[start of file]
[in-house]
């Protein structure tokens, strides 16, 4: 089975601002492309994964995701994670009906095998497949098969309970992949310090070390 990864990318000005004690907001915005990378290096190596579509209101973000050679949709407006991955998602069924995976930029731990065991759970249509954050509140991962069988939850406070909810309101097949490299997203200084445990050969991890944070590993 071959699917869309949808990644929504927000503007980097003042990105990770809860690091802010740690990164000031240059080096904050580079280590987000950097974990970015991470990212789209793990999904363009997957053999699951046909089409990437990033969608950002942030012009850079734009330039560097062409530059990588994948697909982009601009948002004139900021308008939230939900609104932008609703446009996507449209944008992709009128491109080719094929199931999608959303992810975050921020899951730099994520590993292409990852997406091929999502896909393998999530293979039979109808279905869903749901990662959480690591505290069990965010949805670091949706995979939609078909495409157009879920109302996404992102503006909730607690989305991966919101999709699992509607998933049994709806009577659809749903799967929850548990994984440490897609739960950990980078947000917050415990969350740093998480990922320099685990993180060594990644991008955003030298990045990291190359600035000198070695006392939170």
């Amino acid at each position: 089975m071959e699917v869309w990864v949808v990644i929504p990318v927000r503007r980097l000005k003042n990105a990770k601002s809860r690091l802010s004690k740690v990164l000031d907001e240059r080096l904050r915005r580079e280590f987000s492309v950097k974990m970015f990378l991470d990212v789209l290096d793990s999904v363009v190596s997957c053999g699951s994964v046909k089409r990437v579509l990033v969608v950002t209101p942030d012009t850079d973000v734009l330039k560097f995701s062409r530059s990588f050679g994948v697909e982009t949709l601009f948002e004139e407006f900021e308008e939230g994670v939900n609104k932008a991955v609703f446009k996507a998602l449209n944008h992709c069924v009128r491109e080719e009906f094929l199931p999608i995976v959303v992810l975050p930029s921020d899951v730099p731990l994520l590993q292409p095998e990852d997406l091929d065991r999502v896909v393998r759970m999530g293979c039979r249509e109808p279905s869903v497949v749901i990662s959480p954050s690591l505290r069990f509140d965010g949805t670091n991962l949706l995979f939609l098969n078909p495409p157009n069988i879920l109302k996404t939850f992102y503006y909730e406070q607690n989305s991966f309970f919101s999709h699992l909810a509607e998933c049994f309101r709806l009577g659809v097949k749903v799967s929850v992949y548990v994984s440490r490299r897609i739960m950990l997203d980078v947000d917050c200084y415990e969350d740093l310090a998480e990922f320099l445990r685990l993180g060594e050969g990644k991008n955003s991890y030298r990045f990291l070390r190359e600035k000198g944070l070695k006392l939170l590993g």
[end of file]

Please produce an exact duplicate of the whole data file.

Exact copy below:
[in-house]
């Protein structure tokens, strides 16, 4: 089975601002492309994964995701994670009906095998497949098969309970992949310090070390 990864990318000005004690907001915005990378290096190596579509209101973000050679949709407006991955998602069924995976930029731990065991759970249509954050509140991962069988939850406070909810309101097949490299997203200084445990050969991890944070590993 071959699917869309949808990644929504927000503007980097003042990105990770809860690091802010740690990164000031240059080096904050580079280590987000950097974990970015991470990212789209793990999904363009997957053999699951046909089409990437990033969608950002942030012009850079734009330039560097062409530059990588994948697909982009601009948002004139900021308008939230939900609104932008609703446009996507449209944008992709009128491109080719094929199931999608959303992810975050921020899951730099994520590993292409990852997406091929999502896909393998999530293979039979109808279905869903749901990662959480690591505290069990965010949805670091949706995979939609078909495409157009879920109302996404992102503006909730607690989305991966919101999709699992509607998933049994709806009577659809749903799967929850548990994984440490897609739960950990980078947000917050415990969350740093998480990922320099685990993180060594990644991008955003030298990045990291190359600035000198070695006392939170």
């Amino acid at each position: 089975m071959e699917v869309w990864v949808v990644i929504p990318v927000r503007r980097l000005k003042n990105a990770k601002s809860r690091l802010s004690k740690v990164l000031d907001e240059r080096l904050r915005r580079e280590f987000s492309v950097k974990m970015f990378l991470d990212v789209l290096d793990s999904v363009v190596s997957c053999g699951s994964v046909k089409r990437v579509l990033v969608v950002t209101p942030d012009t850079d973000v734009l330039k560097f995701s062409r530059s990588f050679g994948v697909e982009t949709l601009f948002e004139e407006f900021e308008e939230g994670v939900n609104k932008a991955v609703f446009k996507a998602l449209n944008h992709c069924v009128r491109e080719e009906f094929l199931p999608i995976v959303v992810l975050p930029s921020d899951v730099p731990l994520l590993q292409p095998e990852d997406l091929d065991r999502v896909v393998r759970m999530g293979c039979r249509e109808p279905s869903v497949v749901i990662s959480p954050s690591l505290r069990f509140d965010g949805t670091n991962l949706l995979f939609l098969n078909p495409p157009n069988i879920l109302k996404t939850f992102y503006y909730e406070q607690n989305s991966f309970f919101s999709h699992l909810a509607e998933c049994f309101r709806l009577g659809v097949k749903v799967s929850v992949y548990v994984s440490r490299r897609i739960m950990l997203d980078v947000d917050c200084y415990e969350d740093l310090a998480e990922f320099l445990r685990l993180g060594e050969g990644k991008n955003s991890y030298r990045f990291l070390r190359e600035k000198g944070l070695k006392l939170l590993g």